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Modern Doors Meet Grand Architecture

Birmingham is notable for having over 200 listed buildings…

Birmingham’s Jewellery Quarter is full of grand listed buildings. Credit: Brian Clift [] License:
…whilst also being a thriving multi-cultural metropolis that has grown to be the home to well over 1 million people.

Some buildings in the city can be dated as far back as the 18th Century and, as such, have been protected and listed. Birmingham has always been one of the most populous parts of the country. As far back as the 14th century the then town was classed as the third-largest in Warwickshire.

Manufacture and industry has been a key to the city’s success, with huge development taking place from the 18th century to the Industrial Revolution taking us right through to present day. However, this success and relentless pace of progress has proved to be as much a blessing as a curse. In the years before the preservation of buildings was considered a serious matter, many unique structures were demolished in favour of building new factories. Although the boost that this industrial change brought to the city is undeniably positive and (some might say) necessary for its progress, it lead to Birmingham becoming a main target during the Second World War.

The city suffered significant damage during this time, which led to a spate of new buildings rising throughout the 1950s and 1960s. Thankfully, many of Birmingham most prestigious and important buildings have survived to this day, despite many of them remaining empty or disused for years on end:

Birmingham Moor Street Railway Station

Birmingham Moor Street Station has been rebuilt to reflect its 20th Century heritage. [Credit: Geof Sheppard License:]
Although visitors from outside the city are more likely to arrive through the recently renovated Birmingham New Street station, Moor Street is the unsung hero of the three that, ironically, remains the least changed out of all them, thanks to a number of recent renovations made which combined the original with the newer station (built in 1987) restoring both buildings to a 1930s style.

Victoria Law Court

Birmingham’s Law Courts are still in regular use today. Credit: Tony Hisgett [] License:
The iconic red brick that was used to build the Victoria Law Courts can be spied in public buildings all across the city and was chosen to encourage pride amongst the city’s inhabitants for the spate of changes that were taking place during the late 1800s. The building has maintained its austere Victorian feel, whilst managing to keep up to date with the times (the ‘Digital Court’ concept is currently being tested there).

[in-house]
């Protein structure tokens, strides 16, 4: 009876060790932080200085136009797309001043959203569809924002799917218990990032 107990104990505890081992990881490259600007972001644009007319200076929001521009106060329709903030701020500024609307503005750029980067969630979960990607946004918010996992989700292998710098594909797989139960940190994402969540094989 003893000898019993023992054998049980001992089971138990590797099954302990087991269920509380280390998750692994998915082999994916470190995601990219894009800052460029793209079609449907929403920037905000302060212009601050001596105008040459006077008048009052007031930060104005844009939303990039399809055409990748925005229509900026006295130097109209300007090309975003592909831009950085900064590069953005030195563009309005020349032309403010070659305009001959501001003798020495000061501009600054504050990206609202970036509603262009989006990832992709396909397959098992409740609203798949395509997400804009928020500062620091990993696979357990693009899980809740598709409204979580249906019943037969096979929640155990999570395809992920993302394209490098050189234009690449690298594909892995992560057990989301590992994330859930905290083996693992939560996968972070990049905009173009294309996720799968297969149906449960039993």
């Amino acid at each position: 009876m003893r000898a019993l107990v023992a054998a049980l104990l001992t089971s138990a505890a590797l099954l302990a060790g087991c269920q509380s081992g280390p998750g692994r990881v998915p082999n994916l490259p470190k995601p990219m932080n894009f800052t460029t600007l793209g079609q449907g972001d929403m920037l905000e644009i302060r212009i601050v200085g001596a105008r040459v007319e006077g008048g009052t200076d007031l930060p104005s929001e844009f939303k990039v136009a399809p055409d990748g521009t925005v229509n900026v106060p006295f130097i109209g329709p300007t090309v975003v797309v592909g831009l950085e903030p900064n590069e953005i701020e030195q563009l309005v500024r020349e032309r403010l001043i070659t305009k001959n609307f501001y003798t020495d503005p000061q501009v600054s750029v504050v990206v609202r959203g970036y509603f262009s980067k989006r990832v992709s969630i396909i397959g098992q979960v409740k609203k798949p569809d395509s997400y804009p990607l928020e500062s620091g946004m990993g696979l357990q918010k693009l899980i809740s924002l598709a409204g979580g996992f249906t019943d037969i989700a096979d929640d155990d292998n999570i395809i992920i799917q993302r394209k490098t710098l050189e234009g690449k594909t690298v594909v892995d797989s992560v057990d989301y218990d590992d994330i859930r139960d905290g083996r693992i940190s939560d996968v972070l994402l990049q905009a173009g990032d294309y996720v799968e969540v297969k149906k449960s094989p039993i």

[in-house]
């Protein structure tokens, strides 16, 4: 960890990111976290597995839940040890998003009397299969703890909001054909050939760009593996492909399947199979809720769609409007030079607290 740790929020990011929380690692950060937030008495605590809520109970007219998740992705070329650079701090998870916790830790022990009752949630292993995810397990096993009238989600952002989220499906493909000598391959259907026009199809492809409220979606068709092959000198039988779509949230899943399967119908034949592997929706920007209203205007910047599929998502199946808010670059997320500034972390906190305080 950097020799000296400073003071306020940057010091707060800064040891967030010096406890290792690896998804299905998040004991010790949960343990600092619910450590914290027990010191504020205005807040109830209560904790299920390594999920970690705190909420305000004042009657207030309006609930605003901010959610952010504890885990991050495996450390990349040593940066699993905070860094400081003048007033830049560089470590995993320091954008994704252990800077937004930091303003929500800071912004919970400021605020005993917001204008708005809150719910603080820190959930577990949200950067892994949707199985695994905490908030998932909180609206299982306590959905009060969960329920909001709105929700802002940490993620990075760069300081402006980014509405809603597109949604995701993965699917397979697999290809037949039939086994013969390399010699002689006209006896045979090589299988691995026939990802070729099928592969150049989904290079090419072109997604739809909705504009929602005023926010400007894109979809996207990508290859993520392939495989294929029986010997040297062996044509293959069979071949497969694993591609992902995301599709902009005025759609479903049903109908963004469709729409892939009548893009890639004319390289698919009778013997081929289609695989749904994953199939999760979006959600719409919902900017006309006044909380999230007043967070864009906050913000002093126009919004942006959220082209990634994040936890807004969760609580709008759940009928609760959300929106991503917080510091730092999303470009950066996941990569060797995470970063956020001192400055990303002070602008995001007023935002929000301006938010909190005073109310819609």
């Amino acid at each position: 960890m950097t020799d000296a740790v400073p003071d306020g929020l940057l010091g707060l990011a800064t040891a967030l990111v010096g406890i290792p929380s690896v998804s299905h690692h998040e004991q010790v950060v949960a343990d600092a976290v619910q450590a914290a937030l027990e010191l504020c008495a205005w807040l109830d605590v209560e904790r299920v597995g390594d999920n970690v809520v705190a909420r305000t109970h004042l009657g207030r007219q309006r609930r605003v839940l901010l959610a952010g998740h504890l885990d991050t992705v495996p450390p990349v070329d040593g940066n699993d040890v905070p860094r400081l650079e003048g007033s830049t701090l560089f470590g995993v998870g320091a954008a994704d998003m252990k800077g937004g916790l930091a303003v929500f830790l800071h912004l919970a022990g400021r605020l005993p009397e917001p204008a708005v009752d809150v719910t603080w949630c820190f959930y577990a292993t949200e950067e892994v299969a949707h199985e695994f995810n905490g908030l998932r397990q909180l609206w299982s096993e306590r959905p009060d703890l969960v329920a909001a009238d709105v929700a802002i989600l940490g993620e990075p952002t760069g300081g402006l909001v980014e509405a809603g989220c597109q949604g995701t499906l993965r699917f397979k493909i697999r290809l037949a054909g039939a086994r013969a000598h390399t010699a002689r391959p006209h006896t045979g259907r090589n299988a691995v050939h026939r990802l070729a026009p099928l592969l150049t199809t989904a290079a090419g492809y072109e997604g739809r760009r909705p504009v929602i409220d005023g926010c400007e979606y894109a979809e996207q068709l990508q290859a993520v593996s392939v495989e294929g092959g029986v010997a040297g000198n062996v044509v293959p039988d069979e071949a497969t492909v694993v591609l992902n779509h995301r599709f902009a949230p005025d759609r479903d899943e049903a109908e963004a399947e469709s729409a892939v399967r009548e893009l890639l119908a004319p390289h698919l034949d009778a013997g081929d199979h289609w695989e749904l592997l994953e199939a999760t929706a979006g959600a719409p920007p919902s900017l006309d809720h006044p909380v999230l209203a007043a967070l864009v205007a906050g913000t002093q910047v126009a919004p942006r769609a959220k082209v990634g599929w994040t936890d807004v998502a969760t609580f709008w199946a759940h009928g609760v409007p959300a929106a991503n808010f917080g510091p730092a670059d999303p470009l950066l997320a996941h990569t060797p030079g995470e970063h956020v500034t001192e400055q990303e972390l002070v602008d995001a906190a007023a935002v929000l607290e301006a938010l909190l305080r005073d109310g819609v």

Cornwall Building

Credit: Robin Stott [] License:
The Grade-II listed Cornwall Building can hardly go unnoticed with its impressive brick and terracotta fronting placing it firmly in the late 19th century. Although the building was unloved for a number of years, it gained its listed status in 1982 and has since been through a number of hands. Its currents owners have transformed its lofty spaces into a hub for creative minds and businesses, satisfying the demand for new office space in Birmingham. The renovation has been a careful one, with the designers ensuring that the building retains it’s original spirit whilst also adhering to proper safety regulations. Wall to ceiling glass must be properly marked out with glass manifestations and fire exit signs must be properly installed in order for this handsome building to meet modern standards.

Perrott’s Folly

Perrott’s Folly is said to have influenced J.R.R. Tolkien in writing The Lord of the Rings. Credit: Oosoom [] License:
There aren’t many buildings in Birmingham that are surrounded by as many myths as the eye-catching Perrott’s Folly. The 18th century tower stands 29 metres tall in Rotton Park, towering over the mostly residential properties in the nearest vicinity.

Only rumours remain to explain why John Perrott commissioned the building. Some suggest that it was built to entertain guests, or for Perrott to survey his lands, where as other (rather romantically) hold that it offered him a view of his wife’s grave, 15 miles away.